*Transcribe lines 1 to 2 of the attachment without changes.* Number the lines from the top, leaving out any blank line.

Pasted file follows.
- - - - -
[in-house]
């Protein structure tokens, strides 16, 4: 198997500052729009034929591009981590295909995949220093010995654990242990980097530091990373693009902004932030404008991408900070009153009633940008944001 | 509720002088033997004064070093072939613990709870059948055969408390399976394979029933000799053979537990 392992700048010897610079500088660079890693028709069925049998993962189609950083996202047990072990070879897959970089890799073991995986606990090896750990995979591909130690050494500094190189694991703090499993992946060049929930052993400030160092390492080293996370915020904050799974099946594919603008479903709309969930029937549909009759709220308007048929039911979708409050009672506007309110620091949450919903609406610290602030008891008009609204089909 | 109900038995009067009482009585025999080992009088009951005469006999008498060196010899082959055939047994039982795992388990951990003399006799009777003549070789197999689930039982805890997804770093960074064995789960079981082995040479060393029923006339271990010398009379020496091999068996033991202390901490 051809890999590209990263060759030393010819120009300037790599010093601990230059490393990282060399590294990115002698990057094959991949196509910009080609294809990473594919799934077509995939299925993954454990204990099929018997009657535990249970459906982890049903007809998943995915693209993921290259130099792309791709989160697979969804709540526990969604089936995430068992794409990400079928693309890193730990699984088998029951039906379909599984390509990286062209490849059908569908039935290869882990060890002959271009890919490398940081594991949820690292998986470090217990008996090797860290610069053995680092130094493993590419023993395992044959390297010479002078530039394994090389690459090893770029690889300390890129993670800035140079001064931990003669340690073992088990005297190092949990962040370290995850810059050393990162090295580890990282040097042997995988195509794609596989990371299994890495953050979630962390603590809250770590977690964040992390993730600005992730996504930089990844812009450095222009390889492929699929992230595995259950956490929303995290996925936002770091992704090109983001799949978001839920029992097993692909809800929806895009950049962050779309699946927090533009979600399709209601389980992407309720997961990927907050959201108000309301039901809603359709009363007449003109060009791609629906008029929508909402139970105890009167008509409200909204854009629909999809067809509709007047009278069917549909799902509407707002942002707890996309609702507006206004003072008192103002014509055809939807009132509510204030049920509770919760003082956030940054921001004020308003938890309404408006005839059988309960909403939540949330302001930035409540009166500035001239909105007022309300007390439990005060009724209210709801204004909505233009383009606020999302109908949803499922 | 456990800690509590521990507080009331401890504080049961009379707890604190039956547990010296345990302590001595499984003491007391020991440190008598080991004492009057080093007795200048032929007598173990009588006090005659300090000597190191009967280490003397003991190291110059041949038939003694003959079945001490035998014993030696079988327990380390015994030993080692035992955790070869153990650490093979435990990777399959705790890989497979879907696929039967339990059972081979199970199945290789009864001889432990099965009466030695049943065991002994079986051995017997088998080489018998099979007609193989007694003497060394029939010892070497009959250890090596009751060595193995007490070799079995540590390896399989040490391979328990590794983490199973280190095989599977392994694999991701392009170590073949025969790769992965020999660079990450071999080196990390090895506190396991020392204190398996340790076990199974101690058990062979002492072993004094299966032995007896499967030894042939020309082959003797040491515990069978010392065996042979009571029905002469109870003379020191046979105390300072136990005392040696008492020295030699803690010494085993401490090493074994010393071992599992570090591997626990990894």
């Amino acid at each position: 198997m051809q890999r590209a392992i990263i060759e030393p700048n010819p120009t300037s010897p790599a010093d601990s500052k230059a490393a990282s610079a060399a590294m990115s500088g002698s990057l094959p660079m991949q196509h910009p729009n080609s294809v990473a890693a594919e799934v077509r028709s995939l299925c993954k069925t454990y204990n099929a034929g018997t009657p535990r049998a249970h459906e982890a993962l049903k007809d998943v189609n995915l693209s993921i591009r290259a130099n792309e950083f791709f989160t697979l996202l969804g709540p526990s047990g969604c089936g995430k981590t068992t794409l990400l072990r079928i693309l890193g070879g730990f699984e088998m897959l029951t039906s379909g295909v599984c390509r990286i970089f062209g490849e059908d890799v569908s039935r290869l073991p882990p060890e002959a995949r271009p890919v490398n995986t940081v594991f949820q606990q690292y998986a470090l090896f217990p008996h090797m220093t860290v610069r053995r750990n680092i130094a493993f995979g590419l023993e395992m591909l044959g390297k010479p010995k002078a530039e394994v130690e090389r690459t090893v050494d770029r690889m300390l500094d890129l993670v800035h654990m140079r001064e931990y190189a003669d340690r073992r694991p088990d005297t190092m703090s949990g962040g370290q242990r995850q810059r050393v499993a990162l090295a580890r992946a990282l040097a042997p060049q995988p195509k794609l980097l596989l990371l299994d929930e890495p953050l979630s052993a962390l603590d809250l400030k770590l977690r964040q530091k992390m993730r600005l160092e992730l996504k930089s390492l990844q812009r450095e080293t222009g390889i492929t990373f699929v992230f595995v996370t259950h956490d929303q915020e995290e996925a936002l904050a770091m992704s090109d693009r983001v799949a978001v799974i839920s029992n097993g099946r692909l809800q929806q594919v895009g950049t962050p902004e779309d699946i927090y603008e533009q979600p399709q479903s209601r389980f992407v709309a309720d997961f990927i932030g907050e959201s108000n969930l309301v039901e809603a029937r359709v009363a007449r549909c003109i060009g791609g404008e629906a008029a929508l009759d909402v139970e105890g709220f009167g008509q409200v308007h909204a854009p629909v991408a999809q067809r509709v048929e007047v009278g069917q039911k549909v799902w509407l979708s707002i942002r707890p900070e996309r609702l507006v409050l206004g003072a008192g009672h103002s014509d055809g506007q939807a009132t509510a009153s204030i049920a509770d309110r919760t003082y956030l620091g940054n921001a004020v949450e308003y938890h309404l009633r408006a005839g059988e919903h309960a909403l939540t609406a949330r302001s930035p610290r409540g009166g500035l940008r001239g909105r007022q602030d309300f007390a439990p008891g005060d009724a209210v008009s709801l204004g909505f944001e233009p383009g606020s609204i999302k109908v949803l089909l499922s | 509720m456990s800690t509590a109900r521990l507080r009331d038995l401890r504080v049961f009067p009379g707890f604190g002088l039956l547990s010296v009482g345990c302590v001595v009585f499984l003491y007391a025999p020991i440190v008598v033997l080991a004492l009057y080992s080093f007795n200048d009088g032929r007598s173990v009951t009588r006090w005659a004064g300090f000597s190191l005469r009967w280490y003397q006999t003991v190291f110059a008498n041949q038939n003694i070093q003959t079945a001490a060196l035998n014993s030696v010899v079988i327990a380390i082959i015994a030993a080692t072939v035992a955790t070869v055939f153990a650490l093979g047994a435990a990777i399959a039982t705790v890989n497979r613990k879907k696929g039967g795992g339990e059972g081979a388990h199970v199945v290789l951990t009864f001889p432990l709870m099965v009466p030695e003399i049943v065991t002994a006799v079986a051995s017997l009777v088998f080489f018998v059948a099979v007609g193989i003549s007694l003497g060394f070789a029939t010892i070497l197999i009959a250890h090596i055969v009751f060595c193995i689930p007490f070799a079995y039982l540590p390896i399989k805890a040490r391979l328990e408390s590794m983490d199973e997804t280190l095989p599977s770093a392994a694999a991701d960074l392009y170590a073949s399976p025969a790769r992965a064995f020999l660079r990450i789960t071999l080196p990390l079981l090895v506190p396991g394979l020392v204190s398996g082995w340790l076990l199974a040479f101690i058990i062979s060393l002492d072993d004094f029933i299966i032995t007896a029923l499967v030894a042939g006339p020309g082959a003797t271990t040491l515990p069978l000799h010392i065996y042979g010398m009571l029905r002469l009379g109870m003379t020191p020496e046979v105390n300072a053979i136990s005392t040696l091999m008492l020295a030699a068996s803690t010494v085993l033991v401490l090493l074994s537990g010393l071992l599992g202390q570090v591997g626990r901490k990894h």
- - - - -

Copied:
[in-house]
């Protein structure tokens, strides 16, 4: 198997500052729009034929591009981590295909995949220093010995654990242990980097530091990373693009902004932030404008991408900070009153009633940008944001 | 509720002088033997004064070093072939613990709870059948055969408390399976394979029933000799053979537990 392992700048010897610079500088660079890693028709069925049998993962189609950083996202047990072990070879897959970089890799073991995986606990090896750990995979591909130690050494500094190189694991703090499993992946060049929930052993400030160092390492080293996370915020904050799974099946594919603008479903709309969930029937549909009759709220308007048929039911979708409050009672506007309110620091949450919903609406610290602030008891008009609204089909 | 109900038995009067009482009585025999080992009088009951005469006999008498060196010899082959055939047994039982795992388990951990003399006799009777003549070789197999689930039982805890997804770093960074064995789960079981082995040479060393029923006339271990010398009379020496091999068996033991202390901490 051809890999590209990263060759030393010819120009300037790599010093601990230059490393990282060399590294990115002698990057094959991949196509910009080609294809990473594919799934077509995939299925993954454990204990099929018997009657535990249970459906982890049903007809998943995915693209993921290259130099792309791709989160697979969804709540526990969604089936995430068992794409990400079928693309890193730990699984088998029951039906379909599984390509990286062209490849059908569908039935290869882990060890002959271009890919490398940081594991949820690292998986470090217990008996090797860290610069053995680092130094493993590419023993395992044959390297010479002078530039394994090389690459090893770029690889300390890129993670800035140079001064931990003669340690073992088990005297190092949990962040370290995850810059050393990162090295580890990282040097042997995988195509794609596989990371299994890495953050979630962390603590809250770590977690964040992390993730600005992730996504930089990844812009450095222009390889492929699929992230595995259950956490929303995290996925936002770091992704090109983001799949978001839920029992097993692909809800929806895009950049962050779309699946927090533009979600399709209601389980992407309720997961990927907050959201108000309301039901809603359709009363007449003109060009791609629906008029929508909402139970105890009167008509409200909204854009629909999809067809509709007047009278069917549909799902509407707002942002707890996309609702507006206004003072008192103002014509055809939807009132509510204030049920509770919760003082956030940054921001004020308003938890309404408006005839059988309960909403939540949330302001930035409540009166500035001239909105007022309300007390439990005060009724209210709801204004909505233009383009606020999302109908949803499922 | 456990800690509590521990507080009331401890504080049961009379707890604190039956547990010296345990302590001595499984003491007391020991440190008598080991004492009057080093007795200048032929007598173990009588006090005659300090000597190191009967280490003397003991190291110059041949038939003694003959079945001490035998014993030696079988327990380390015994030993080692035992955790070869153990650490093979435990990777399959705790890989497979879907696929039967339990059972081979199970199945290789009864001889432990099965009466030695049943065991002994079986051995017997088998080489018998099979007609193989007694003497060394029939010892070497009959250890090596009751060595193995007490070799079995540590390896399989040490391979328990590794983490199973280190095989599977392994694999991701392009170590073949025969790769992965020999660079990450071999080196990390090895506190396991020392204190398996340790076990199974101690058990062979002492072993004094299966032995007896499967030894042939020309082959003797040491515990069978010392065996042979009571029905002469109870003379020191046979105390300072136990005392040696008492020295030699803690010494085993401490090493074994010393071992599992570090591997626990990894």